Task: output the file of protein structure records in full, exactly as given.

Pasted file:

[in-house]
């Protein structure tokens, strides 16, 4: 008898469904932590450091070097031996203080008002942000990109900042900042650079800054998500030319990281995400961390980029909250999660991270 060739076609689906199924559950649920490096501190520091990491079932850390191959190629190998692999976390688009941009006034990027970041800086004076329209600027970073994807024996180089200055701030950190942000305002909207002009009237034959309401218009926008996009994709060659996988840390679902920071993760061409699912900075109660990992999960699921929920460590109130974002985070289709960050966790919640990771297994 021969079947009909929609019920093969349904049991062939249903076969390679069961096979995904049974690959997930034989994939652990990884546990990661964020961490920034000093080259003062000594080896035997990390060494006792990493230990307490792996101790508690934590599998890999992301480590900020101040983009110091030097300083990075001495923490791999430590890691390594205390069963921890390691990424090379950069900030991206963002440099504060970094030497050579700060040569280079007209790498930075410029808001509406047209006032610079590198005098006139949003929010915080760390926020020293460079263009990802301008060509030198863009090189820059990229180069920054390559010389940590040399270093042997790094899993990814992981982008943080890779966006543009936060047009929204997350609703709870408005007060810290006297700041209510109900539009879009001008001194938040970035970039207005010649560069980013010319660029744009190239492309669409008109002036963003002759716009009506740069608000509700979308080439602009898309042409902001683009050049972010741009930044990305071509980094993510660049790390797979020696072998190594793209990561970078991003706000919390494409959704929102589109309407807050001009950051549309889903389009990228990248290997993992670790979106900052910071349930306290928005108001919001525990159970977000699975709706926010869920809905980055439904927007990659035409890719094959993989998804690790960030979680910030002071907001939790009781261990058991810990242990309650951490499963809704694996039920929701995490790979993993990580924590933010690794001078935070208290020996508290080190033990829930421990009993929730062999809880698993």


[in-house]
């Protein structure tokens, strides 16, 4: 008898469904932590450091070097031996203080008002942000990109900042900042650079800054998500030319990281995400961390980029909250999660991270 060739076609689906199924559950649920490096501190520091990491079932850390191959190629190998692999976390688009941009006034990027970041800086004076329209600027970073994807024996180089200055701030950190942000305002909207002009009237034959309401218009926008996009994709060659996988840390679902920071993760061409699912900075109660990992999960699921929920460590109130974002985070289709960050966790919640990771297994 021969079947009909929609019920093969349904049991062939249903076969390679069961096979995904049974690959997930034989994939652990990884546990990661964020961490920034000093080259003062000594080896035997990390060494006792990493230990307490792996101790508690934590599998890999992301480590900020101040983009110091030097300083990075001495923490791999430590890691390594205390069963921890390691990424090379950069900030991206963002440099504060970094030497050579700060040569280079007209790498930075410029808001509406047209006032610079590198005098006139949003929010915080760390926020020293460079263009990802301008060509030198863009090189820059990229180069920054390559010389940590040399270093042997790094899993990814992981982008943080890779966006543009936060047009929204997350609703709870408005007060810290006297700041209510109900539009879009001008001194938040970035970039207005010649560069980013010319660029744009190239492309669409008109002036963003002759716009009506740069608000509700979308080439602009898309042409902001683009050049972010741009930044990305071509980094993510660049790390797979020696072998190594793209990561970078991003706000919390494409959704929102589109309407807050001009950051549309889903389009990228990248290997993992670790979106900052910071349930306290928005108001919001525990159970977000699975709706926010869920809905980055439904927007990659035409890719094959993989998804690790960030979680910030002071907001939790009781261990058991810990242990309650951490499963809704694996039920929701995490790979993993990580924590933010690794001078935070208290020996508290080190033990829930421990009993929730062999809880698993």